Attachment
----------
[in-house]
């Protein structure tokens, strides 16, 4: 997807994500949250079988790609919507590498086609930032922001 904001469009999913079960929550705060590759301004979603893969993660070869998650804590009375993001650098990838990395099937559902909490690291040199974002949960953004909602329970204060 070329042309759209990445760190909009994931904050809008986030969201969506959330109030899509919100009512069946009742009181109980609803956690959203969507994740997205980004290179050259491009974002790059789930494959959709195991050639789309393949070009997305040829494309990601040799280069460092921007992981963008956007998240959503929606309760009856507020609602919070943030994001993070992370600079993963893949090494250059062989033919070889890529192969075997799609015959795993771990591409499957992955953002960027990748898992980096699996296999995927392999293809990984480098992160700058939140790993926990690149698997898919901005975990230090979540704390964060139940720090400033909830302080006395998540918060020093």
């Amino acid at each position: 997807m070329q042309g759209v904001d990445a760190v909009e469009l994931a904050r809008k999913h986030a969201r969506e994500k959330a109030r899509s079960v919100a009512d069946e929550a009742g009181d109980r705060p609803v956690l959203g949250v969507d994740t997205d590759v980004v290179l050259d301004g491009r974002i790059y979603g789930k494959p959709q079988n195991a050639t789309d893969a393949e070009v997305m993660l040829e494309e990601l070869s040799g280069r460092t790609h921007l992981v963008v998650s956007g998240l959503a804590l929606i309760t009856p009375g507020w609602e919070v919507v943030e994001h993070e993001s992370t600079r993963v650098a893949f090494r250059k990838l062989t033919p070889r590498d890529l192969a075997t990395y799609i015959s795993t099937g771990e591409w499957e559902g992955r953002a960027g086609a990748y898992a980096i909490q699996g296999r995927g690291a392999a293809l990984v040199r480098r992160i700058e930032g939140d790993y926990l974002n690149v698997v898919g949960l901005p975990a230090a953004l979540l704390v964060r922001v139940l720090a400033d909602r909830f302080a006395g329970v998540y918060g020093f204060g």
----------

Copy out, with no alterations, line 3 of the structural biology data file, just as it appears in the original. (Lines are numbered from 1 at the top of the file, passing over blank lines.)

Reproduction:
């Amino acid at each position: 997807m070329q042309g759209v904001d990445a760190v909009e469009l994931a904050r809008k999913h986030a969201r969506e994500k959330a109030r899509s079960v919100a009512d069946e929550a009742g009181d109980r705060p609803v956690l959203g949250v969507d994740t997205d590759v980004v290179l050259d301004g491009r974002i790059y979603g789930k494959p959709q079988n195991a050639t789309d893969a393949e070009v997305m993660l040829e494309e990601l070869s040799g280069r460092t790609h921007l992981v963008v998650s956007g998240l959503a804590l929606i309760t009856p009375g507020w609602e919070v919507v943030e994001h993070e993001s992370t600079r993963v650098a893949f090494r250059k990838l062989t033919p070889r590498d890529l192969a075997t990395y799609i015959s795993t099937g771990e591409w499957e559902g992955r953002a960027g086609a990748y898992a980096i909490q699996g296999r995927g690291a392999a293809l990984v040199r480098r992160i700058e930032g939140d790993y926990l974002n690149v698997v898919g949960l901005p975990a230090a953004l979540l704390v964060r922001v139940l720090a400033d909602r909830f302080a006395g329970v998540y918060g020093f204060g």